Juniors slide toward success
March 10, 2006
It was a weekend of solid sliding for Chris Mazder at the Verizon U.S. Junior 20 and under) National Luge Championships held at the Utah Olympic Park track, March 4-5. The 17-year-old native of Saranac Lake, N.Y. made his weekend doubly sweet by winning both the seeding races on Saturday and the Junior National Championship titles in both singles and doubles luge.
"I love this track," said the exuberant Mazder. "Utah is one of the best places. It’s so fast, so smooth."
Mazder finished with a two-run time of one minute, 24.791 seconds in the national race.
The event took place under warm, sun-filled skies, making it enjoyable for sliders and spectators alike.
One of the Wasatch Luge Club’s (WSL) own sliders, Trent Matheson also found success at the competition. The high schooler from Bountiful has been on a meteoric rise from a recreational luge competitor to one of the most promising young sliders in the West. Matheson finished third both days, clearing enjoying the balmy temperatures and the advantage of sliding on his home track. In the national title race, Matheson clocked a total time of 1:26.010 to win bronze.
"It’s been pretty good," said Matheson. "I like sliding in good weather."
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The first of the two events, the seeding race, helps to determine where the athletes will be ranked next year. Jon Owen, western regional manager for USA Luge, was very pleased to see many Wasatch Luge Club sliders participate and finish well. Besides Matheson, locals Addison Dailey (Salt Lake City) and Garon Thorne (Orem) also finished in the top five in the men’s seeding race. In the national championship competition, Thorne took the silver medal turning in a combined time of 1:25.858. All three traveled on the Junior World Cup circuit this season.
In the women’s race, Megan Sweeney (Suffield, Conn.) took the women’s singles title after posting the fastest times in both runs with a combined finish of 1:29.452. Amanda Allen (Lynbrook, N.Y.) took sliver after clocking a two-run time of 1:29.689.Another Wasatch Luge Club product, Paige Duvall (Provo) earned bronze with a time of 1:30.900 in two runs.
In doubles action, Mazder and Thorne finished first on both days. They won the national crown with a two-heat time of 1:28.814, 1.792 seconds. Two pairs of WSL sliders won the silver and bronze. Dailey and Taylor Morris (South Jordan, Utah) took second with a combined time of 1:30.606. Kyle McLeod (Kaysville, Utah) and Zachary Clark (Salt Lake City, Utah) raced to third with 1:32.711 time.
The racers competed in front of large crowds on both days. Parents from local areas as well as those that traveled from the East stood in a sunny spot at curve 12 on the track and cheered their sliders on. Nick Gerardi (Queensburg, N.Y.) had his parents, sister and aunts from New York and the Midwest all present to watch him slide. Lea Vanderlinden from Midway had a large cheering section from the Heber area, including parents, Terry and Shauna and her grandmother, Lighla, who flew in from Orange County, Calif. just for the event.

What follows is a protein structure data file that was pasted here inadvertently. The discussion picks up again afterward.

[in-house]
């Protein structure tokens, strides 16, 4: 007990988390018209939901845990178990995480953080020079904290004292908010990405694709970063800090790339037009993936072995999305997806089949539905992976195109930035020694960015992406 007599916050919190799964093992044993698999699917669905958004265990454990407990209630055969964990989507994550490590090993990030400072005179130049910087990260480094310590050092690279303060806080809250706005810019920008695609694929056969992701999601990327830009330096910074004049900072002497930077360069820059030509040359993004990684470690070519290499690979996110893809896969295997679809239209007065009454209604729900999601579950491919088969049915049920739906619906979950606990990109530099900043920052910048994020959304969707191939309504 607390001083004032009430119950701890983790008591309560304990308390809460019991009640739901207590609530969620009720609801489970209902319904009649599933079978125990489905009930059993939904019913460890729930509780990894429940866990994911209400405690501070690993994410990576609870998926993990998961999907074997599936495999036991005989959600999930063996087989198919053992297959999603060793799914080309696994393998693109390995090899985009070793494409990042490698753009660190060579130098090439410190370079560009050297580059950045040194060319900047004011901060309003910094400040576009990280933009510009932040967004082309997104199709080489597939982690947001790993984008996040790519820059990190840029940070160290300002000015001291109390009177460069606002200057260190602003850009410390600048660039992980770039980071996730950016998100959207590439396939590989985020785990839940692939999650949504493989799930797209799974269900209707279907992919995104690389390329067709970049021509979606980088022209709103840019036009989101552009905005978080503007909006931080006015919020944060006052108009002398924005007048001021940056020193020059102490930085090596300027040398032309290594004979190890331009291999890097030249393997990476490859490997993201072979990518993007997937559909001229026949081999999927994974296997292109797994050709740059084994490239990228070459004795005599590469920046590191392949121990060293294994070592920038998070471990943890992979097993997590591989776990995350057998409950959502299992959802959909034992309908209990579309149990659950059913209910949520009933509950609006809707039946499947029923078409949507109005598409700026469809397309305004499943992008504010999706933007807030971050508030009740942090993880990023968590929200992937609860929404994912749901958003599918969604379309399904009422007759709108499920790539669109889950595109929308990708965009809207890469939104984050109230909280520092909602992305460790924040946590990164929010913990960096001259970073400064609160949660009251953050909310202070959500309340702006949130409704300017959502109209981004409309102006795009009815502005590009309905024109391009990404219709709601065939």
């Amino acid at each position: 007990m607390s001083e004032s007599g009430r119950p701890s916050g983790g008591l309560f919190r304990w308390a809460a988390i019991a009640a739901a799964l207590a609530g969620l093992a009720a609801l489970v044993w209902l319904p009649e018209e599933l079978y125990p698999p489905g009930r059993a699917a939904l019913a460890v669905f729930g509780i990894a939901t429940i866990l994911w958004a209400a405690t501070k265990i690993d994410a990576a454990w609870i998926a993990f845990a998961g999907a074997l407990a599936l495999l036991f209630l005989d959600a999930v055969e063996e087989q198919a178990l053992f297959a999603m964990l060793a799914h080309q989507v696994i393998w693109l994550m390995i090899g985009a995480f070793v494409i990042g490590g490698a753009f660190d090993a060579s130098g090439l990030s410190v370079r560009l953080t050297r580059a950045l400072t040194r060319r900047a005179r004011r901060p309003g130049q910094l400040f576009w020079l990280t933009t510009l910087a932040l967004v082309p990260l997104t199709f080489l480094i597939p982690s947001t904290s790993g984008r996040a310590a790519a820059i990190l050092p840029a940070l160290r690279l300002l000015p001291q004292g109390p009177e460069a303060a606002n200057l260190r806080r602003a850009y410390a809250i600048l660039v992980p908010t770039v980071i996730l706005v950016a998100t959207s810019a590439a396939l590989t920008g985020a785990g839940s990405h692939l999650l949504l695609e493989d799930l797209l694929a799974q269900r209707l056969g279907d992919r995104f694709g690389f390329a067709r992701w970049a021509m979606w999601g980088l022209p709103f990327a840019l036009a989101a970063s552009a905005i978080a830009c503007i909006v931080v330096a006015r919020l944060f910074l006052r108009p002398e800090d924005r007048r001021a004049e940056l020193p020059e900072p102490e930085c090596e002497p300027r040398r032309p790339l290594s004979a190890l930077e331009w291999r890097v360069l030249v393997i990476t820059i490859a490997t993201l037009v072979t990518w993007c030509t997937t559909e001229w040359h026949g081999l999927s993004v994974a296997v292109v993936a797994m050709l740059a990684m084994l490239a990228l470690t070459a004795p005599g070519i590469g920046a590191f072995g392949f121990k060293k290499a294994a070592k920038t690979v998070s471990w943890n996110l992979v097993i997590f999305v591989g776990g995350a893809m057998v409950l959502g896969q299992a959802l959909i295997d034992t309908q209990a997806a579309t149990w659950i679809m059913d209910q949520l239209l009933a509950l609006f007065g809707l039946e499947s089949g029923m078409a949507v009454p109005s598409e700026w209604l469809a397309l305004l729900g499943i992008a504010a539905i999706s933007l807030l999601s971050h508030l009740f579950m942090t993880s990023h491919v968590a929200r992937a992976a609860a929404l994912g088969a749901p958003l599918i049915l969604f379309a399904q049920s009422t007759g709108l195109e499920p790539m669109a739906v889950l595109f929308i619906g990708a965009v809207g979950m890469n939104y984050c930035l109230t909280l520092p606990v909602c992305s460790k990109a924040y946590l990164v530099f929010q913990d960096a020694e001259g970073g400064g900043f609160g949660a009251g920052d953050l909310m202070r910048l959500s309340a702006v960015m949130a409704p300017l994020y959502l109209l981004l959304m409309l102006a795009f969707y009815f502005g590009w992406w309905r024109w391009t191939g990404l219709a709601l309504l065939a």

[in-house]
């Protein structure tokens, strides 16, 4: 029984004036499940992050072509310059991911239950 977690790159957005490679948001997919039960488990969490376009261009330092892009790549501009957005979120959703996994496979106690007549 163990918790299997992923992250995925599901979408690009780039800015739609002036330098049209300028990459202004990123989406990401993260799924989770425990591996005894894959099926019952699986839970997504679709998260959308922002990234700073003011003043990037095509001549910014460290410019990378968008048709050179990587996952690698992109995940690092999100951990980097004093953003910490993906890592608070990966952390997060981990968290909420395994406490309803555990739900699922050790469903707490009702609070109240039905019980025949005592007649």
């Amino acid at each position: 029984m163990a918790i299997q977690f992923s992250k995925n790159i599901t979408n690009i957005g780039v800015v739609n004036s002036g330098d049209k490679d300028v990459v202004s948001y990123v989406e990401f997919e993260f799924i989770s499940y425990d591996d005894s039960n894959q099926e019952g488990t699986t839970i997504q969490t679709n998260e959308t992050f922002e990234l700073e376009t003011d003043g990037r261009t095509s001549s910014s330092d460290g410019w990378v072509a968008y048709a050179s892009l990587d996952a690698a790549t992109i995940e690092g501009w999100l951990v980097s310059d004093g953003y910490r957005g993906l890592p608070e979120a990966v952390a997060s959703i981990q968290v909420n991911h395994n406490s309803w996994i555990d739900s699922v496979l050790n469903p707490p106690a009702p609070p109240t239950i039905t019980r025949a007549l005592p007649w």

"Luge is a family affair," said Terry.
The Vanderlindens are related to the Dailey family, who were also at the race to cheer on son, Addison.
Matheson says that it’s nice to have his family friends at a race after a long season in Europe. This was the first time, his mother, Debbie, was able to see her son slide in competition this year.
The weekend was also a study in different approaches to junior luge development. Most of the athletes are discovered through the USA Luge Slider Search, a nationwide tour that uses adapted luge sleds on wheels to find youth luge prospects, but those on the West Coast often follow a very different training path than their Eastern counterparts. Most of the young sliders in the West hail from towns between Ogden and Provo and attack their sport in much the same way as any sport, heading to the track after to school for a few hours before going home each night. On the East Coast, many of the kids leave their families to live and train in Lake Placid for weeks at a time, far away from the comforts of home. Mazder, who grew up just 15 minutes away from Lake Placid, started sliding after attending a camp at age seven, is one the few sliders in the East Coast program able to train while still living at home. Once they are good enough to make the Jr. World Cup circuit they join together as a group and travel throughout Europe for most of the winter.
Three-time Olympian Duncan Kennedy, head development coach for the USA Luge program, said that both training formulas seem to work and when both sides eventually come together to travel for Jr. World Cup, they make a very strong team.
Many of the East Coast sliders were attending the national championships to gain experience. For some it one of their first opportunities to race on a different track and see how they stack up against the nation’s best in the junior ranks.
"It’s a good experience for the kids to see the track and the coaches to see the kids on the track," Kennedy said.
It’s also a chance for the sliders who have spent the year in Europe to finally enjoy competing on home soil.
"We love this track. They really like the weather, and love the track crew," said Kennedy.